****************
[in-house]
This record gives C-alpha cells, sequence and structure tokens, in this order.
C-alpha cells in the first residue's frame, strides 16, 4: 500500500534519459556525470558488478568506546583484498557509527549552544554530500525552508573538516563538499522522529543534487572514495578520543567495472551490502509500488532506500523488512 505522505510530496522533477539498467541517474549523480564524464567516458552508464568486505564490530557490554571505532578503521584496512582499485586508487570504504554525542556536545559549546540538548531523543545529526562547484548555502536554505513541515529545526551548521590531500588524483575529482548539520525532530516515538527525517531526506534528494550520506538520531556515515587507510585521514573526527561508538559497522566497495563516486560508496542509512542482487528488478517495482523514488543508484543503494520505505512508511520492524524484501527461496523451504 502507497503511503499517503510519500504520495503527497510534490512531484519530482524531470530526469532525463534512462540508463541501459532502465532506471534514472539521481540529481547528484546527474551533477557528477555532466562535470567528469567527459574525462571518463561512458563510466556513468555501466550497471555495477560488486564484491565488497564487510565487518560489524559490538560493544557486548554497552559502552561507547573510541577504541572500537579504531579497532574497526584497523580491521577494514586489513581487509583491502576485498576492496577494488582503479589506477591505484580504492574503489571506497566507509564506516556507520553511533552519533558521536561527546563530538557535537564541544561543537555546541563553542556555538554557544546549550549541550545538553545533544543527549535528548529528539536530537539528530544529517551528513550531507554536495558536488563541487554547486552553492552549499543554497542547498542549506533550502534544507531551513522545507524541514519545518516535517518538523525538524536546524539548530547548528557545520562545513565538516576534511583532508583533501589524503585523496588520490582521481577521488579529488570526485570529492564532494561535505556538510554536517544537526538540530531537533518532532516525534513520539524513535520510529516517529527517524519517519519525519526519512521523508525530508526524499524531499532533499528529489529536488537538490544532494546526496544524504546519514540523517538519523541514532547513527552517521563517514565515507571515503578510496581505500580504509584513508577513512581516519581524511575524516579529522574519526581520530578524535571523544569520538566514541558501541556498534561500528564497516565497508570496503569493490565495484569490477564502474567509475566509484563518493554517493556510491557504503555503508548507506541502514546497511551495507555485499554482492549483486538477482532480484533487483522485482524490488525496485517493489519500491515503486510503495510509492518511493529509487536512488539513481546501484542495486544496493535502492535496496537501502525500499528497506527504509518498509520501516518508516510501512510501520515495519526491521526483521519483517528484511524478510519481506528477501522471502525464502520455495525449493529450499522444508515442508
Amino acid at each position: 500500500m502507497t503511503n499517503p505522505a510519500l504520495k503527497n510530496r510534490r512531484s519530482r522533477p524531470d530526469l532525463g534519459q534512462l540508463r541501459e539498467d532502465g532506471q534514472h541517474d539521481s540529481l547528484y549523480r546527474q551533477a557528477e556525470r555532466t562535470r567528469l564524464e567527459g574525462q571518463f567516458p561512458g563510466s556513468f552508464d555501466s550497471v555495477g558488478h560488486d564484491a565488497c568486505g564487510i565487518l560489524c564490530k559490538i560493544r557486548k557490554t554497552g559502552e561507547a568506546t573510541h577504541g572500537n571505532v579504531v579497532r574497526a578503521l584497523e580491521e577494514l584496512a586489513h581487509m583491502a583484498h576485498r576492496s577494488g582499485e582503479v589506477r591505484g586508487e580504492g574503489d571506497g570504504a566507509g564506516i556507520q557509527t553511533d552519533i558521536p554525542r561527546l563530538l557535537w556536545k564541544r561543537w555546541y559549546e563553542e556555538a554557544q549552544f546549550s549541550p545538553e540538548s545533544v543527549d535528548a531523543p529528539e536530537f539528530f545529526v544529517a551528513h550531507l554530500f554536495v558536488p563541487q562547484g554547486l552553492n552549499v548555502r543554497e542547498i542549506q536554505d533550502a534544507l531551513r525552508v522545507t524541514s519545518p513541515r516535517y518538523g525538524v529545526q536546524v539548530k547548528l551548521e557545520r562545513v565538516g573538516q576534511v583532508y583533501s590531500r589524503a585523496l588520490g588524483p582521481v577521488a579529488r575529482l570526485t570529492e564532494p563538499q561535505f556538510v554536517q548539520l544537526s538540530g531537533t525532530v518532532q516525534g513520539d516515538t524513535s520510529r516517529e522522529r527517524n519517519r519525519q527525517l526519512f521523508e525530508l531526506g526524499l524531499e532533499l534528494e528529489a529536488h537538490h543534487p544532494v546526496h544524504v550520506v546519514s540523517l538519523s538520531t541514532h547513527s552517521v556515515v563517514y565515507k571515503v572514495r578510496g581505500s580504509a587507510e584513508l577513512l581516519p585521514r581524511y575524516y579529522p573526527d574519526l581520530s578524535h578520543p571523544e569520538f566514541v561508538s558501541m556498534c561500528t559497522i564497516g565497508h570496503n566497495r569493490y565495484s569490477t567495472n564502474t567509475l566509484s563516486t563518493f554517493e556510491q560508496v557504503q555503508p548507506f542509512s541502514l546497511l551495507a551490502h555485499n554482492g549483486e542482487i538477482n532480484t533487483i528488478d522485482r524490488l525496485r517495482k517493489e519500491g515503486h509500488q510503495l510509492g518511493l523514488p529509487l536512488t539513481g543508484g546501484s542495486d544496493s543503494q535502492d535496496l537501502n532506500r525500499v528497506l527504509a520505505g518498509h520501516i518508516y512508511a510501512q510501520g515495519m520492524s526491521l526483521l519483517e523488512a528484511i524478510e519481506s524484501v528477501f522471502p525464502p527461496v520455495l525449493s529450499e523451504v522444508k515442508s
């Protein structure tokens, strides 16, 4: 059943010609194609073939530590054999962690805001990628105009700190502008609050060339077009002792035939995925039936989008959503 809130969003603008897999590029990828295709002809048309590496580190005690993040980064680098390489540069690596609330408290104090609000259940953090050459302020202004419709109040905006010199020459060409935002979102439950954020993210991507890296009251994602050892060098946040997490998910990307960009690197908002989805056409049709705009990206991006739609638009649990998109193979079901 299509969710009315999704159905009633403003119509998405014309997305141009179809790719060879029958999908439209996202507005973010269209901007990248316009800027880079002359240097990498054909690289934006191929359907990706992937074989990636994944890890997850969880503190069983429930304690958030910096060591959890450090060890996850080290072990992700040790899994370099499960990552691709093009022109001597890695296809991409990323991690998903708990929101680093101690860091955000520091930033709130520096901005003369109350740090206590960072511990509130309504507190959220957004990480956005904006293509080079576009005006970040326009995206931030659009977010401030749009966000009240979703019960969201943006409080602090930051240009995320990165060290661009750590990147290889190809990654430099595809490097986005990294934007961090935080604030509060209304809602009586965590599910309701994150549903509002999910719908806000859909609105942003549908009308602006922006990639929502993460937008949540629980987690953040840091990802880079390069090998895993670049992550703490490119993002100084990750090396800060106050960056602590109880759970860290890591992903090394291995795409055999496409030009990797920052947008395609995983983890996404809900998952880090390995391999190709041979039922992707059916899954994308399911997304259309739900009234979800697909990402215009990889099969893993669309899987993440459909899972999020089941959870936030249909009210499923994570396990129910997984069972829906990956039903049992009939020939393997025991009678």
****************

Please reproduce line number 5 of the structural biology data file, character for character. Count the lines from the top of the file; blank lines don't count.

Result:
């Protein structure tokens, strides 16, 4: 059943010609194609073939530590054999962690805001990628105009700190502008609050060339077009002792035939995925039936989008959503 809130969003603008897999590029990828295709002809048309590496580190005690993040980064680098390489540069690596609330408290104090609000259940953090050459302020202004419709109040905006010199020459060409935002979102439950954020993210991507890296009251994602050892060098946040997490998910990307960009690197908002989805056409049709705009990206991006739609638009649990998109193979079901 299509969710009315999704159905009633403003119509998405014309997305141009179809790719060879029958999908439209996202507005973010269209901007990248316009800027880079002359240097990498054909690289934006191929359907990706992937074989990636994944890890997850969880503190069983429930304690958030910096060591959890450090060890996850080290072990992700040790899994370099499960990552691709093009022109001597890695296809991409990323991690998903708990929101680093101690860091955000520091930033709130520096901005003369109350740090206590960072511990509130309504507190959220957004990480956005904006293509080079576009005006970040326009995206931030659009977010401030749009966000009240979703019960969201943006409080602090930051240009995320990165060290661009750590990147290889190809990654430099595809490097986005990294934007961090935080604030509060209304809602009586965590599910309701994150549903509002999910719908806000859909609105942003549908009308602006922006990639929502993460937008949540629980987690953040840091990802880079390069090998895993670049992550703490490119993002100084990750090396800060106050960056602590109880759970860290890591992903090394291995795409055999496409030009990797920052947008395609995983983890996404809900998952880090390995391999190709041979039922992707059916899954994308399911997304259309739900009234979800697909990402215009990889099969893993669309899987993440459909899972999020089941959870936030249909009210499923994570396990129910997984069972829906990956039903049992009939020939393997025991009678």